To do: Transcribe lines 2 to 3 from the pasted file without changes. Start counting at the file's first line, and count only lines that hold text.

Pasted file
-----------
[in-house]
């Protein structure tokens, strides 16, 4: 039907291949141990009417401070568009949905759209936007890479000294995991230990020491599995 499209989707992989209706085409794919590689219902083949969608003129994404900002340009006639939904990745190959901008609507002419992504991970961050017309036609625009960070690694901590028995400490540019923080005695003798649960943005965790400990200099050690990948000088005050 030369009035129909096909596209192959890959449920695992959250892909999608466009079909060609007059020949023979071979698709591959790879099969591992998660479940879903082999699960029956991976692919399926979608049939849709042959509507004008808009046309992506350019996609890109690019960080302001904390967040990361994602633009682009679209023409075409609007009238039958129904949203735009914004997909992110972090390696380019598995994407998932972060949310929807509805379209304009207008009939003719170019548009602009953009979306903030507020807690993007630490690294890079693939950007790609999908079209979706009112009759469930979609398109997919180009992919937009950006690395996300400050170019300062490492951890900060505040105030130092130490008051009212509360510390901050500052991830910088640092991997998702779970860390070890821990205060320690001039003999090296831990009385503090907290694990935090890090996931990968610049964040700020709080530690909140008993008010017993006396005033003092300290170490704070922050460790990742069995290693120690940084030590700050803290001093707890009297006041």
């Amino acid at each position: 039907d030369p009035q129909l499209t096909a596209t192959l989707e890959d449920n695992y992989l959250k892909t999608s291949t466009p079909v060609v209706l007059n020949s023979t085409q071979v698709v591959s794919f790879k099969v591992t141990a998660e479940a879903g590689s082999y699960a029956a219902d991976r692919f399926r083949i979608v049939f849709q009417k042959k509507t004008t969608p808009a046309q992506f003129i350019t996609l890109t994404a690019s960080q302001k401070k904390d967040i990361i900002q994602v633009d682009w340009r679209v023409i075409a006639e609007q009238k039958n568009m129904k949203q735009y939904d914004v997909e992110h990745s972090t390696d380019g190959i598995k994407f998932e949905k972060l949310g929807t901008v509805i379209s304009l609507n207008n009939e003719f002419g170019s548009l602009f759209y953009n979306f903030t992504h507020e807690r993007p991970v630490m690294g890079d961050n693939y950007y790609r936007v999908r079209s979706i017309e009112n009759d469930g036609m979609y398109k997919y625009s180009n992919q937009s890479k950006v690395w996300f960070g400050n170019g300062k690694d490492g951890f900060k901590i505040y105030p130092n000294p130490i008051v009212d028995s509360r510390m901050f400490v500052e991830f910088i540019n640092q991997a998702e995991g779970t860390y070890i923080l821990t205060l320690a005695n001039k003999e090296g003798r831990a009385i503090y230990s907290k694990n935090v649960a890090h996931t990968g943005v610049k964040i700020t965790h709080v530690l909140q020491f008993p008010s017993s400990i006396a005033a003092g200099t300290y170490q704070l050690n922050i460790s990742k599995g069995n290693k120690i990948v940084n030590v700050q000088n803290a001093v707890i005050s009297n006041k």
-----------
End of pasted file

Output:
């Protein structure tokens, strides 16, 4: 039907291949141990009417401070568009949905759209936007890479000294995991230990020491599995 499209989707992989209706085409794919590689219902083949969608003129994404900002340009006639939904990745190959901008609507002419992504991970961050017309036609625009960070690694901590028995400490540019923080005695003798649960943005965790400990200099050690990948000088005050 030369009035129909096909596209192959890959449920695992959250892909999608466009079909060609007059020949023979071979698709591959790879099969591992998660479940879903082999699960029956991976692919399926979608049939849709042959509507004008808009046309992506350019996609890109690019960080302001904390967040990361994602633009682009679209023409075409609007009238039958129904949203735009914004997909992110972090390696380019598995994407998932972060949310929807509805379209304009207008009939003719170019548009602009953009979306903030507020807690993007630490690294890079693939950007790609999908079209979706009112009759469930979609398109997919180009992919937009950006690395996300400050170019300062490492951890900060505040105030130092130490008051009212509360510390901050500052991830910088640092991997998702779970860390070890821990205060320690001039003999090296831990009385503090907290694990935090890090996931990968610049964040700020709080530690909140008993008010017993006396005033003092300290170490704070922050460790990742069995290693120690940084030590700050803290001093707890009297006041």
């Amino acid at each position: 039907d030369p009035q129909l499209t096909a596209t192959l989707e890959d449920n695992y992989l959250k892909t999608s291949t466009p079909v060609v209706l007059n020949s023979t085409q071979v698709v591959s794919f790879k099969v591992t141990a998660e479940a879903g590689s082999y699960a029956a219902d991976r692919f399926r083949i979608v049939f849709q009417k042959k509507t004008t969608p808009a046309q992506f003129i350019t996609l890109t994404a690019s960080q302001k401070k904390d967040i990361i900002q994602v633009d682009w340009r679209v023409i075409a006639e609007q009238k039958n568009m129904k949203q735009y939904d914004v997909e992110h990745s972090t390696d380019g190959i598995k994407f998932e949905k972060l949310g929807t901008v509805i379209s304009l609507n207008n009939e003719f002419g170019s548009l602009f759209y953009n979306f903030t992504h507020e807690r993007p991970v630490m690294g890079d961050n693939y950007y790609r936007v999908r079209s979706i017309e009112n009759d469930g036609m979609y398109k997919y625009s180009n992919q937009s890479k950006v690395w996300f960070g400050n170019g300062k690694d490492g951890f900060k901590i505040y105030p130092n000294p130490i008051v009212d028995s509360r510390m901050f400490v500052e991830f910088i540019n640092q991997a998702e995991g779970t860390y070890i923080l821990t205060l320690a005695n001039k003999e090296g003798r831990a009385i503090y230990s907290k694990n935090v649960a890090h996931t990968g943005v610049k964040i700020t965790h709080v530690l909140q020491f008993p008010s017993s400990i006396a005033a003092g200099t300290y170490q704070l050690n922050i460790s990742k599995g069995n290693k120690i990948v940084n030590v700050q000088n803290a001093v707890i005050s009297n006041k």